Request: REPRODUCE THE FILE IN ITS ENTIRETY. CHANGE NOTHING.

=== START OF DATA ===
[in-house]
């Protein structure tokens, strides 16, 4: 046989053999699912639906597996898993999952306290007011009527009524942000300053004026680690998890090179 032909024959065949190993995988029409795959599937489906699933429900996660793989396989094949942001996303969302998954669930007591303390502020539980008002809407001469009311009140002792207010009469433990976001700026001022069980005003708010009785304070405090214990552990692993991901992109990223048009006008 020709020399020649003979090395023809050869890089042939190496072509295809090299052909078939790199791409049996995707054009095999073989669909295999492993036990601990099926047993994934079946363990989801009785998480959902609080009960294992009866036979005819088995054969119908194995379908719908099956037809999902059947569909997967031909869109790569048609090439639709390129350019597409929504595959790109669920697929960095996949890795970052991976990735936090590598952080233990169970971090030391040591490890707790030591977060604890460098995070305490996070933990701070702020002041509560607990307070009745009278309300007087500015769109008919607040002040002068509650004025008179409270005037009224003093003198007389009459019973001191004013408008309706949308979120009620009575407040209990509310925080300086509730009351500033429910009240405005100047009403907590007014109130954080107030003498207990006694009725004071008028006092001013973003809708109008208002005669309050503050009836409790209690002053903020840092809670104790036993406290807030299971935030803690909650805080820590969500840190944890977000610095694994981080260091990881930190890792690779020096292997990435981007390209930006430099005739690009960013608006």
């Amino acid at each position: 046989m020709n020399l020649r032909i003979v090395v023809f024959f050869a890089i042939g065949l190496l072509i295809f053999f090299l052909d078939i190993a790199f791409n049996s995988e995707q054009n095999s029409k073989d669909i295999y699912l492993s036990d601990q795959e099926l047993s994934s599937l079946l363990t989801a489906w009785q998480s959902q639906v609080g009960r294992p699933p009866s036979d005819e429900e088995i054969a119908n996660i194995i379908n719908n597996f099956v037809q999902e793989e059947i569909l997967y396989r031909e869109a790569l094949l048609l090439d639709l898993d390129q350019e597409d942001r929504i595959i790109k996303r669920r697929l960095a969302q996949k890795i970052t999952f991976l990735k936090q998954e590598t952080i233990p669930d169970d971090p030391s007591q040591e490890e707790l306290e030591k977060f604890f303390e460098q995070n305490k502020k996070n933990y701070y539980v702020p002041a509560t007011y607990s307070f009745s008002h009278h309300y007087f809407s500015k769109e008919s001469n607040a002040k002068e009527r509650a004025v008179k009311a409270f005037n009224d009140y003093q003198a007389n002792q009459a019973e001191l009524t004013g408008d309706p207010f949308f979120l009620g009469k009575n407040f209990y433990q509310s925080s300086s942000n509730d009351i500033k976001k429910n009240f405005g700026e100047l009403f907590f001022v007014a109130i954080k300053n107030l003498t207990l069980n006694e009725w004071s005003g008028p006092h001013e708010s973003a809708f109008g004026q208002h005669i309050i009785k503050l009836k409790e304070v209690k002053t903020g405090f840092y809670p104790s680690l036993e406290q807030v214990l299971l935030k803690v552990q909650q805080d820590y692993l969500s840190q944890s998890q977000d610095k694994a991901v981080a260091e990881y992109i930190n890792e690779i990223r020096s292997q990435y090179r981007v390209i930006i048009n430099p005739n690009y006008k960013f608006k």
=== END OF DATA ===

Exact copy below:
[in-house]
């Protein structure tokens, strides 16, 4: 046989053999699912639906597996898993999952306290007011009527009524942000300053004026680690998890090179 032909024959065949190993995988029409795959599937489906699933429900996660793989396989094949942001996303969302998954669930007591303390502020539980008002809407001469009311009140002792207010009469433990976001700026001022069980005003708010009785304070405090214990552990692993991901992109990223048009006008 020709020399020649003979090395023809050869890089042939190496072509295809090299052909078939790199791409049996995707054009095999073989669909295999492993036990601990099926047993994934079946363990989801009785998480959902609080009960294992009866036979005819088995054969119908194995379908719908099956037809999902059947569909997967031909869109790569048609090439639709390129350019597409929504595959790109669920697929960095996949890795970052991976990735936090590598952080233990169970971090030391040591490890707790030591977060604890460098995070305490996070933990701070702020002041509560607990307070009745009278309300007087500015769109008919607040002040002068509650004025008179409270005037009224003093003198007389009459019973001191004013408008309706949308979120009620009575407040209990509310925080300086509730009351500033429910009240405005100047009403907590007014109130954080107030003498207990006694009725004071008028006092001013973003809708109008208002005669309050503050009836409790209690002053903020840092809670104790036993406290807030299971935030803690909650805080820590969500840190944890977000610095694994981080260091990881930190890792690779020096292997990435981007390209930006430099005739690009960013608006």
């Amino acid at each position: 046989m020709n020399l020649r032909i003979v090395v023809f024959f050869a890089i042939g065949l190496l072509i295809f053999f090299l052909d078939i190993a790199f791409n049996s995988e995707q054009n095999s029409k073989d669909i295999y699912l492993s036990d601990q795959e099926l047993s994934s599937l079946l363990t989801a489906w009785q998480s959902q639906v609080g009960r294992p699933p009866s036979d005819e429900e088995i054969a119908n996660i194995i379908n719908n597996f099956v037809q999902e793989e059947i569909l997967y396989r031909e869109a790569l094949l048609l090439d639709l898993d390129q350019e597409d942001r929504i595959i790109k996303r669920r697929l960095a969302q996949k890795i970052t999952f991976l990735k936090q998954e590598t952080i233990p669930d169970d971090p030391s007591q040591e490890e707790l306290e030591k977060f604890f303390e460098q995070n305490k502020k996070n933990y701070y539980v702020p002041a509560t007011y607990s307070f009745s008002h009278h309300y007087f809407s500015k769109e008919s001469n607040a002040k002068e009527r509650a004025v008179k009311a409270f005037n009224d009140y003093q003198a007389n002792q009459a019973e001191l009524t004013g408008d309706p207010f949308f979120l009620g009469k009575n407040f209990y433990q509310s925080s300086s942000n509730d009351i500033k976001k429910n009240f405005g700026e100047l009403f907590f001022v007014a109130i954080k300053n107030l003498t207990l069980n006694e009725w004071s005003g008028p006092h001013e708010s973003a809708f109008g004026q208002h005669i309050i009785k503050l009836k409790e304070v209690k002053t903020g405090f840092y809670p104790s680690l036993e406290q807030v214990l299971l935030k803690v552990q909650q805080d820590y692993l969500s840190q944890s998890q977000d610095k694994a991901v981080a260091e990881y992109i930190n890792e690779i990223r020096s292997q990435y090179r981007v390209i930006i048009n430099p005739n690009y006008k960013f608006k």